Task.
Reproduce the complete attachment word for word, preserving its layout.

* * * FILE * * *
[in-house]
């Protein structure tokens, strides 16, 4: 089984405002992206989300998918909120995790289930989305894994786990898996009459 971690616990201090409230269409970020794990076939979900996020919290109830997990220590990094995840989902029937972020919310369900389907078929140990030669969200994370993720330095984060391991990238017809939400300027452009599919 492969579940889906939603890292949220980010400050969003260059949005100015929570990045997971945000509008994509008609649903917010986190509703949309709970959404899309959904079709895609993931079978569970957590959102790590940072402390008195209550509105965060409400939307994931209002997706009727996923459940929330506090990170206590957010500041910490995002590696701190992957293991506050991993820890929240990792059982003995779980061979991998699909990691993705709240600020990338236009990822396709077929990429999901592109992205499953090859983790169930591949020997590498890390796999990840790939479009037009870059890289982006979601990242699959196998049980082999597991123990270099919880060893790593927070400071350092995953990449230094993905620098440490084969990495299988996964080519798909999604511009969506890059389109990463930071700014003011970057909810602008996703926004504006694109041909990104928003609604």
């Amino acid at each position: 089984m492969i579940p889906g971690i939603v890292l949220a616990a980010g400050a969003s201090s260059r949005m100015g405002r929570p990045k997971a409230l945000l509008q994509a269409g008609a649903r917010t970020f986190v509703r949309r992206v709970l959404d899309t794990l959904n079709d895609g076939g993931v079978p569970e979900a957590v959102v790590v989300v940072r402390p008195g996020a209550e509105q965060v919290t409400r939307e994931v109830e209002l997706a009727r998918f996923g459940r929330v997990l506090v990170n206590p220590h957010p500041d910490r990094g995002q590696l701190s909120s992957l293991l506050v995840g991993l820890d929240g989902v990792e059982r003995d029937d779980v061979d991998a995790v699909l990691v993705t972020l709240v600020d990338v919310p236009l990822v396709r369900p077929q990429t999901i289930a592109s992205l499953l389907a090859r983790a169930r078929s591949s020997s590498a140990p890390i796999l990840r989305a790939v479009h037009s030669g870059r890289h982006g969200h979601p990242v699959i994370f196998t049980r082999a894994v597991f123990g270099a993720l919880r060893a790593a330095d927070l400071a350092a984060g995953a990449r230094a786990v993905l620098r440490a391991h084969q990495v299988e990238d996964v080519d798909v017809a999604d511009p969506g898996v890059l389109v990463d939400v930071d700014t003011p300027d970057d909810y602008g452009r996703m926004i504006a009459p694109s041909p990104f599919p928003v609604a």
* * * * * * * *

[in-house]
């Protein structure tokens, strides 16, 4: 089984405002992206989300998918909120995790289930989305894994786990898996009459 971690616990201090409230269409970020794990076939979900996020919290109830997990220590990094995840989902029937972020919310369900389907078929140990030669969200994370993720330095984060391991990238017809939400300027452009599919 492969579940889906939603890292949220980010400050969003260059949005100015929570990045997971945000509008994509008609649903917010986190509703949309709970959404899309959904079709895609993931079978569970957590959102790590940072402390008195209550509105965060409400939307994931209002997706009727996923459940929330506090990170206590957010500041910490995002590696701190992957293991506050991993820890929240990792059982003995779980061979991998699909990691993705709240600020990338236009990822396709077929990429999901592109992205499953090859983790169930591949020997590498890390796999990840790939479009037009870059890289982006979601990242699959196998049980082999597991123990270099919880060893790593927070400071350092995953990449230094993905620098440490084969990495299988996964080519798909999604511009969506890059389109990463930071700014003011970057909810602008996703926004504006694109041909990104928003609604």
């Amino acid at each position: 089984m492969i579940p889906g971690i939603v890292l949220a616990a980010g400050a969003s201090s260059r949005m100015g405002r929570p990045k997971a409230l945000l509008q994509a269409g008609a649903r917010t970020f986190v509703r949309r992206v709970l959404d899309t794990l959904n079709d895609g076939g993931v079978p569970e979900a957590v959102v790590v989300v940072r402390p008195g996020a209550e509105q965060v919290t409400r939307e994931v109830e209002l997706a009727r998918f996923g459940r929330v997990l506090v990170n206590p220590h957010p500041d910490r990094g995002q590696l701190s909120s992957l293991l506050v995840g991993l820890d929240g989902v990792e059982r003995d029937d779980v061979d991998a995790v699909l990691v993705t972020l709240v600020d990338v919310p236009l990822v396709r369900p077929q990429t999901i289930a592109s992205l499953l389907a090859r983790a169930r078929s591949s020997s590498a140990p890390i796999l990840r989305a790939v479009h037009s030669g870059r890289h982006g969200h979601p990242v699959i994370f196998t049980r082999a894994v597991f123990g270099a993720l919880r060893a790593a330095d927070l400071a350092a984060g995953a990449r230094a786990v993905l620098r440490a391991h084969q990495v299988e990238d996964v080519d798909v017809a999604d511009p969506g898996v890059l389109v990463d939400v930071d700014t003011p300027d970057d909810y602008g452009r996703m926004i504006a009459p694109s041909p990104f599919p928003v609604a």